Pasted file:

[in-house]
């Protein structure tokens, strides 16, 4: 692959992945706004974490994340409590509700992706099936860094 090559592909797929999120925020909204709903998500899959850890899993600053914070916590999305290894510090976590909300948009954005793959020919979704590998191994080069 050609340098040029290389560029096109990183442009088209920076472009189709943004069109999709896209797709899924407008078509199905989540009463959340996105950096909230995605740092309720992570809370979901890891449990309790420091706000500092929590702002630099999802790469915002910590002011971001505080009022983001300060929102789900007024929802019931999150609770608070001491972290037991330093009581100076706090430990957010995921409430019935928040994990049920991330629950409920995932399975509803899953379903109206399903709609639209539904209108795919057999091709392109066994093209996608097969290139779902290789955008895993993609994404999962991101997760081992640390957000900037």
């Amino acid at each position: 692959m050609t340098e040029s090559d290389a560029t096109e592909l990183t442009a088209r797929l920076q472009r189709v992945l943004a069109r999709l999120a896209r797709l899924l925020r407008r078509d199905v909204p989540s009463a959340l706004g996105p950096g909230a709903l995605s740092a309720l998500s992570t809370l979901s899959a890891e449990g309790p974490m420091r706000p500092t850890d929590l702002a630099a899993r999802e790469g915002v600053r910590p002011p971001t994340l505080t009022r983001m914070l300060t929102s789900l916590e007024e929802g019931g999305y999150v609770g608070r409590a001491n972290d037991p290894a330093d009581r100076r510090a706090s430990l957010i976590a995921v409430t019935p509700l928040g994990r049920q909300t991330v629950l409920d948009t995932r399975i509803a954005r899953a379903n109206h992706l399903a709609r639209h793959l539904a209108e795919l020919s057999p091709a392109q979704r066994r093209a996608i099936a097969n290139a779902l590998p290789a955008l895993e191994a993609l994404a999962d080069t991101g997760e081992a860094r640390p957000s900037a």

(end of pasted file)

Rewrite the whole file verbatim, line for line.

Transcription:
[in-house]
């Protein structure tokens, strides 16, 4: 692959992945706004974490994340409590509700992706099936860094 090559592909797929999120925020909204709903998500899959850890899993600053914070916590999305290894510090976590909300948009954005793959020919979704590998191994080069 050609340098040029290389560029096109990183442009088209920076472009189709943004069109999709896209797709899924407008078509199905989540009463959340996105950096909230995605740092309720992570809370979901890891449990309790420091706000500092929590702002630099999802790469915002910590002011971001505080009022983001300060929102789900007024929802019931999150609770608070001491972290037991330093009581100076706090430990957010995921409430019935928040994990049920991330629950409920995932399975509803899953379903109206399903709609639209539904209108795919057999091709392109066994093209996608097969290139779902290789955008895993993609994404999962991101997760081992640390957000900037």
């Amino acid at each position: 692959m050609t340098e040029s090559d290389a560029t096109e592909l990183t442009a088209r797929l920076q472009r189709v992945l943004a069109r999709l999120a896209r797709l899924l925020r407008r078509d199905v909204p989540s009463a959340l706004g996105p950096g909230a709903l995605s740092a309720l998500s992570t809370l979901s899959a890891e449990g309790p974490m420091r706000p500092t850890d929590l702002a630099a899993r999802e790469g915002v600053r910590p002011p971001t994340l505080t009022r983001m914070l300060t929102s789900l916590e007024e929802g019931g999305y999150v609770g608070r409590a001491n972290d037991p290894a330093d009581r100076r510090a706090s430990l957010i976590a995921v409430t019935p509700l928040g994990r049920q909300t991330v629950l409920d948009t995932r399975i509803a954005r899953a379903n109206h992706l399903a709609r639209h793959l539904a209108e795919l020919s057999p091709a392109q979704r066994r093209a996608i099936a097969n290139a779902l590998p290789a955008l895993e191994a993609l994404a999962d080069t991101g997760e081992a860094r640390p957000s900037a």